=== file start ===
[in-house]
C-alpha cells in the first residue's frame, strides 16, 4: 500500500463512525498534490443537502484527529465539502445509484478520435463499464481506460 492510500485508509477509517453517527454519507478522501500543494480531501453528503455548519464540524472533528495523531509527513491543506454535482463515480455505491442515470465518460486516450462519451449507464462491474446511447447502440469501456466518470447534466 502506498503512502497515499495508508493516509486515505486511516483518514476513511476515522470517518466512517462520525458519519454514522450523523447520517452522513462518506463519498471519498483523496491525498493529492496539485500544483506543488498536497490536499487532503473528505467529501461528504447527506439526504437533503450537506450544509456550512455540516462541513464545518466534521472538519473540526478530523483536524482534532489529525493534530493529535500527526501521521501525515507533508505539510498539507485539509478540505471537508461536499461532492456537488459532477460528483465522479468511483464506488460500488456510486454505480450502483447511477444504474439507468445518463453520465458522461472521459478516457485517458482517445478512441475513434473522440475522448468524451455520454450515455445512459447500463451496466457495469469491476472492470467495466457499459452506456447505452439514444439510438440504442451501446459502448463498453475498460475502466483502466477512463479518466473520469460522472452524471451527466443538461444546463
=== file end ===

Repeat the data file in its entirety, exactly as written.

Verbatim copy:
[in-house]
C-alpha cells in the first residue's frame, strides 16, 4: 500500500463512525498534490443537502484527529465539502445509484478520435463499464481506460 492510500485508509477509517453517527454519507478522501500543494480531501453528503455548519464540524472533528495523531509527513491543506454535482463515480455505491442515470465518460486516450462519451449507464462491474446511447447502440469501456466518470447534466 502506498503512502497515499495508508493516509486515505486511516483518514476513511476515522470517518466512517462520525458519519454514522450523523447520517452522513462518506463519498471519498483523496491525498493529492496539485500544483506543488498536497490536499487532503473528505467529501461528504447527506439526504437533503450537506450544509456550512455540516462541513464545518466534521472538519473540526478530523483536524482534532489529525493534530493529535500527526501521521501525515507533508505539510498539507485539509478540505471537508461536499461532492456537488459532477460528483465522479468511483464506488460500488456510486454505480450502483447511477444504474439507468445518463453520465458522461472521459478516457485517458482517445478512441475513434473522440475522448468524451455520454450515455445512459447500463451496466457495469469491476472492470467495466457499459452506456447505452439514444439510438440504442451501446459502448463498453475498460475502466483502466477512463479518466473520469460522472452524471451527466443538461444546463